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Lent: Into the Desert

The desert is the world’s most barren and arid place. It lacks the two necessary sources for life to thrive: water and vegetation. It is sparsely populated and sparing of no one. It is a place void of hope and reminiscent of death. It is the perfect place to spend Lent.

Each year, in imitation of our Lord, we retreat into the desert for the forty days – the liturgical season consecrated for personal conversion and preparation to celebrate the great mysteries of our redemption. But why should our contemplation of the ultimate hope be preceded by six weeks in a place without hope? How can such a place kindle faith?

The answer lies in the other mystery that prompted the Incarnation and was overcome at Easter: sin. “The desert,” Pope Benedict has written, “the opposite image of the garden, becomes the place of reconciliation and healing.” Death – symbolized by the desert – is the consequence of sin, the result of choosing ourselves over God.

For reconciliation with God to take place, death had to be vanquished, sin had to be expiated. To accomplish this, God himself “became sin” – He entered the desert – “so that in Him we might become the righteousness of God.” (2 Cor 5:21)

Redeemed as we are by Christ’s sacrifice, we must still struggle to overcome the sin present in our lives. This life-long challenge takes on new impetus in Lent, when we apply the special weapon of fasting to “put off your old nature which belongs to your former manner of life…and put on the new nature, created after the likeness of God in true righteousness and holiness.” (Eph 4:22-23)

“Fasting,” as the Liturgical Movement’s grandfather Dom Prosper Guéranger teaches, “is an abstinence, which man voluntarily imposes upon himself as an expiation for sin.” Sin brings pain and death to body and soul, so it is only when the soul marshals the body’s strength against sin in the form of fasting that sin can be vanquished.

The ultimate expiation of sin caused the innocent Son of God to suffer the cruelest pain in body and soul on the cross. In imitation of Christ, our fasting is also to cause us pain in body and soul.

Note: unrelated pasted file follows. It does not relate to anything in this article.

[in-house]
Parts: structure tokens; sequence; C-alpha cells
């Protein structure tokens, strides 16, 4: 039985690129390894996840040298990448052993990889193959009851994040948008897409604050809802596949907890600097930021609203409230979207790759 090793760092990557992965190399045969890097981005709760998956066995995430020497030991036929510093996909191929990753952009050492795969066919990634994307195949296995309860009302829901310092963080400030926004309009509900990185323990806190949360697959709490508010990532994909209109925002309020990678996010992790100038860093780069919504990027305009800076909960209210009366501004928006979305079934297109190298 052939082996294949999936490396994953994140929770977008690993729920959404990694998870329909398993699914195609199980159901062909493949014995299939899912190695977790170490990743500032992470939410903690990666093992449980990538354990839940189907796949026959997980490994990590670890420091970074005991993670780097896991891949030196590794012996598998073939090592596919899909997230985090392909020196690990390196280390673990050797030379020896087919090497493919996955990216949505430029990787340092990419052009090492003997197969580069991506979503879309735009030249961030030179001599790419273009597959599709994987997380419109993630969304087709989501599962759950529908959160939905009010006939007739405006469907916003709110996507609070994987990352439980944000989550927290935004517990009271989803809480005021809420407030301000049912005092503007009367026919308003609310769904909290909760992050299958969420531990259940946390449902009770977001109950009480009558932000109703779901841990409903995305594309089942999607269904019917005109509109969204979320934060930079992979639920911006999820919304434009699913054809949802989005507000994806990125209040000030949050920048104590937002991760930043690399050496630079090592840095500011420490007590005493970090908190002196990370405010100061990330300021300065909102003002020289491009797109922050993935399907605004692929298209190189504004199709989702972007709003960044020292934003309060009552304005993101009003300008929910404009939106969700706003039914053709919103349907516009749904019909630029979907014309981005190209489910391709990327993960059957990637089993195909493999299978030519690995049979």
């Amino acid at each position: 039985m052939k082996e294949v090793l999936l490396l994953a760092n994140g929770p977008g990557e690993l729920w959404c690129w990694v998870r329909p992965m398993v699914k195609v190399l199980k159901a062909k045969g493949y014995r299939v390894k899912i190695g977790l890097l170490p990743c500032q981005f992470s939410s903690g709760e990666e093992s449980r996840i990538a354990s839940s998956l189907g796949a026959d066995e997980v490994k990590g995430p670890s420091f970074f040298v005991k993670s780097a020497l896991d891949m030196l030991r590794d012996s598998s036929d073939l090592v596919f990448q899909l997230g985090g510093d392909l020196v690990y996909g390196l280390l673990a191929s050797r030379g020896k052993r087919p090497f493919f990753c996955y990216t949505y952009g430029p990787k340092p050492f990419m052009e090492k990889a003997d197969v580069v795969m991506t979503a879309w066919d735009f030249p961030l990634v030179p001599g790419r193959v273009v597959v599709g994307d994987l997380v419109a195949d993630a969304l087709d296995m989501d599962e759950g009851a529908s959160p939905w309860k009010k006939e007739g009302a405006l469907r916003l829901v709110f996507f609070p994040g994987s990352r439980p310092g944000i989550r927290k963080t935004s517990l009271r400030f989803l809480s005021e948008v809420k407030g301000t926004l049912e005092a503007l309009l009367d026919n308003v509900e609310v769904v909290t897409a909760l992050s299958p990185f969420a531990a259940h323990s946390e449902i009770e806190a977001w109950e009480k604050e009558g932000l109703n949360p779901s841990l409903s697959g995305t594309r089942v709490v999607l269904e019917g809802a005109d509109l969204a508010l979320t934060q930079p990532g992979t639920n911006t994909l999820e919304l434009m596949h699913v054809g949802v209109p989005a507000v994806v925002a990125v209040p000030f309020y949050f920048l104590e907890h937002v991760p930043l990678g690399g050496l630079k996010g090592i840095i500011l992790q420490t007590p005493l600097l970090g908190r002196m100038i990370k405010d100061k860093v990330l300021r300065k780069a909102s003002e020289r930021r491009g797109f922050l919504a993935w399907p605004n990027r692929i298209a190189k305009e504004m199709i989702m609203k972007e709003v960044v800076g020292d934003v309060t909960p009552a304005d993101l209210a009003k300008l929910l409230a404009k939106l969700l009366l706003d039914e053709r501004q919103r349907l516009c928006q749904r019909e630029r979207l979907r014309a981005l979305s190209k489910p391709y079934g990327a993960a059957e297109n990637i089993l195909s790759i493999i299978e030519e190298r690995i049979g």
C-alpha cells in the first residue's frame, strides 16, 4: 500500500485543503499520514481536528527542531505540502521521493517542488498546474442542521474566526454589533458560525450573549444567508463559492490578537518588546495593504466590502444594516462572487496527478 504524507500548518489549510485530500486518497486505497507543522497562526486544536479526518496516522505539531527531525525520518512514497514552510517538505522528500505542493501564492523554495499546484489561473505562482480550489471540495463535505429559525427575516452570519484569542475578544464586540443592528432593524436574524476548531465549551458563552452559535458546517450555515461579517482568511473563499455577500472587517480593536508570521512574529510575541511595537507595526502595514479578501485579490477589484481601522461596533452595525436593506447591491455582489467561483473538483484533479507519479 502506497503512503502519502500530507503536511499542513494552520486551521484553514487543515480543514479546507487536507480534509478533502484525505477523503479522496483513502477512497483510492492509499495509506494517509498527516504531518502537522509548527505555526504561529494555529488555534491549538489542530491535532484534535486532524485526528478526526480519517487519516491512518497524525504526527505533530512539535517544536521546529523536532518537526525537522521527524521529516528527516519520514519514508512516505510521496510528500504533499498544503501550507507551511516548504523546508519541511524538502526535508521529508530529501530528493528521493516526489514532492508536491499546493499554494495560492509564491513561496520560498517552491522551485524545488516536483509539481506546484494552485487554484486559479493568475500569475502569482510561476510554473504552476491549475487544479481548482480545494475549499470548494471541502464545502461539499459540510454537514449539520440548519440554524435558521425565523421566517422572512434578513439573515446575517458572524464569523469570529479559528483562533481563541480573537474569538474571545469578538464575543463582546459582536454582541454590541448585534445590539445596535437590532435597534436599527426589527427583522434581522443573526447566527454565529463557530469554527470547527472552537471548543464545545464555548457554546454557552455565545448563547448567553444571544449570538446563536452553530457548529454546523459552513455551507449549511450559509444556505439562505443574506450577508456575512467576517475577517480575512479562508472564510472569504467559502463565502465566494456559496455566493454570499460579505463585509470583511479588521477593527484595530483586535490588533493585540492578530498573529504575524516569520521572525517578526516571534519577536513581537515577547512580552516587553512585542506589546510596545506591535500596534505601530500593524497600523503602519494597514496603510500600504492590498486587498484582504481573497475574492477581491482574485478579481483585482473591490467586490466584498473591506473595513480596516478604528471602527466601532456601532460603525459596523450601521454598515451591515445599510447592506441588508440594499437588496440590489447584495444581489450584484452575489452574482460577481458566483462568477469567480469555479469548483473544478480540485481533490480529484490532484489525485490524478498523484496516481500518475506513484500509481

The Temptation in the Wilderness by Briton Rivière, 1898

Herein lies the paradox of sin, and with it, the heart of our Lenten observance. Though we were created lovingly by God to enjoy the goods of the earth, these goods can consume us, and even become the object of sinful pride, as our first parents in the garden demonstrated. By temporarily renouncing these goods through fasting, we willingly suffer their absence in our flesh as a way to attack sin.

Fasting hurts us, but, like the pain brought about from physical exercise, it is supposed to hurt us. And like exercise, the more pain we endure for God, the more we gain in spiritual rewards.

The desert, then, is the place for Lent not only because it represents the pain and consequences of sin, but also because it is a place of abstinence from the fruits of the earth. When we spiritually withdraw to the desert, its emptiness reminds us that the goods of the earth ultimately cannot satisfy us. Our true fulfillment is God, who in the resurrection leads us out of the desert and into eternal paradise.

But challenging our Lenten observance is a world that has forsaken the spiritual desert for a false garden teeming with so many attractions that they have become distractions. The constant percolation of responsibilities, distractions, and electronic toys have helped push the practice of our faith to the margins of our lives: giving up chocolate or television become just another task in the midst of a busy day rather than a particular act that manifests a comprehensive Lenten disposition centered on God and conversion.

In former times civil society and the Church aided our observance of Lent by contributing to the spiritual desert: Constantine prohibited military exercises on Fridays, Theodosius suspended law-suits, King Edward the Confessor forbade the carrying of arms. Amusements and public entertainments ceased, as did hunting and sport. The Church required a strict fast for all forty days of Lent, and she forbade the celebration of Christian marriages.

These times are gone and not to return in the foreseeable future. The challenge now falls to us as believers and spiritual pilgrims to create our own spiritual deserts amidst all the distractions. We can imitate our Catholic forebears by making our Lent more than just giving up a food we love: we can make the desert in all its aridity the place from which we view our lives and actions. By fasting from foods and abstaining from entertainments every day of Lent, we join Christ in his Passion, painfully yet hopefully mindful that the only way to Easter Sunday is through Good Friday.

“The wages of sin is death,” (Rom 6:23) and death is the ultimate punishment. Only by allowing ourselves to experience death through fasting can we combat and atone for the sins we have committed. In a divine irony, the barrenness of the desert provides fertile ground for our repentance from sin and rebirth in the Resurrection. We can walk the path to reconciliation and healing only if we first pass through the tribulations of the desert.

David G. Bonagura Jr. an adjunct professor at St. Joseph’s Seminary and is the 2023-2024 Cardinal Newman Society Fellow for Eucharistic Education. He is the author of Steadfast in Faith: Catholicism and the Challenges of Secularism and Staying with the Catholic Church, and the translator of Jerome’s Tears: Letters to Friends in Mourning.